|chr22:016942359-016951255||PEX26||Homo sapiens peroxisome biogenesis factor 26|
|chr22:016957285-016972272||CR621131||full-length cDNA clone CS0DF030YD12 of Fetal brain of Homo sapiens|
|chr22:016977225-016990019||TUBA8||Homo sapiens tubulin, alpha 8|
|chr22:016997040-017008078||CR620426||full-length cDNA clone CS0DN004YA15 of Adult brain of Homo sapiens|
|chr22:017015797-017021773||USP18||Homo sapiens ubiquitin specific peptidase 18|
|chr22:017041724-017041773||AK129567||Homo sapiens cDNA FLJ26056 fis, clone PRS03239|
|chr22:017274835-017274894||DGCR6||Homo sapiens DiGeorge syndrome critical region gene 6|
|chr22:017280446-017304059||PRODH||Homo sapiens proline dehydrogenase (oxidase) 1|
|chr22:017343306-017356958||AB051434||Homo sapiens mRNA for KIAA1647 protein, partial cds|
|chr22:017364460-017390508||X91348||H. sapiens predicted noncoding cDNA (DGCR5)|
|chr22:017403824-017482073||DGCR2||Homo sapiens DiGeorge syndrome critical region gene 2|
|chr22:017493359-017493418||U84517||Human velo-cardio-facial syndrome 22q11 region mRNA sequence|
|chr22:017500055-017500143||DGCR13||Homo sapiens DiGeorge syndrome critical region gene 13|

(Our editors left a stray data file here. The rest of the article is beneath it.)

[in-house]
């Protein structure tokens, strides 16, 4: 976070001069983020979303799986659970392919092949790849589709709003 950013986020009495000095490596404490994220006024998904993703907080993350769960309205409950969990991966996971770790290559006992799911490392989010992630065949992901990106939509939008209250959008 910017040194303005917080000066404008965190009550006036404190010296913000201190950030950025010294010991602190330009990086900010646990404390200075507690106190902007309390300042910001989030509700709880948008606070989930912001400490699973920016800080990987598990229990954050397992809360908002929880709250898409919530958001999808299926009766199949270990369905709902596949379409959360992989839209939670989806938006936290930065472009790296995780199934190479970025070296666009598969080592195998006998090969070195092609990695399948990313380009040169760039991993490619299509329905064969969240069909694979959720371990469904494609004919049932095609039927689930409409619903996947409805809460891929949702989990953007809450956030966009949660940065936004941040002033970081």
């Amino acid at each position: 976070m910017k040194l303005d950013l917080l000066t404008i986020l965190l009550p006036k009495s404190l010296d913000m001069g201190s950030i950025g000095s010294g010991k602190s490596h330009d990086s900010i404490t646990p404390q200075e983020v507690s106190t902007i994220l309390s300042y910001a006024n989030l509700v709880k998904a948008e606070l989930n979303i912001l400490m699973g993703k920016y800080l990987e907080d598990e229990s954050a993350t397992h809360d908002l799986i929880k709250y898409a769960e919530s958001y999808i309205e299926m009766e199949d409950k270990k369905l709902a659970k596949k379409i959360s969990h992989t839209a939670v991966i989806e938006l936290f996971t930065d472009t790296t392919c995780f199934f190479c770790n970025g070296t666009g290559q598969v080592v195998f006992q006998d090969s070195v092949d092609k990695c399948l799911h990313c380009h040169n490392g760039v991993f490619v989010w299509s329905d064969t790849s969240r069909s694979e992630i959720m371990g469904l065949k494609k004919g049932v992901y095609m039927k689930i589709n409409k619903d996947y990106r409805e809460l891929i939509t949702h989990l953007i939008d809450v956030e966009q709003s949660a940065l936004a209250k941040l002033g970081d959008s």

|chr22:017503122-017510950||DGCR14||Homo sapiens DiGeorge syndrome critical region gene 14|
|chr22:017540285-017540342||CR593487||full-length cDNA clone CS0DF020YC06 of Fetal brain of Homo sapiens|
|chr22:017544957-017545016||SLC25A1||Homo sapiens solute carrier family 25 (mitochondrial carrier; citrate transporter), member 1|
|chr22:017551588-017654656||CLTCL1||Homo sapiens clathrin, heavy chain-like 1|
|chr22:017698213-017797435||HIRA||Homo sapiens HIR histone cell cycle regulation defective homolog A (S. cerevisiae)|
|chr22:017801221-017801280||MRPL40||Homo sapiens mitochondrial ribosomal protein L40|
|chr22:017809644-017809703||BC030758||Homo sapiens hypothetical protein LOC128977, mRNA (cDNA clone IMAGE: 4797610)|
|chr22:017813834-017813893||LOC128977||Homo sapiens hypothetical protein LOC128977 (LOC128977), mRNA|
|chr22:017818736-017839351||UFD1L||Homo sapiens ubiquitin fusion degradation 1 like (yeast) (UFD1L), transcript variant 2, mRNA|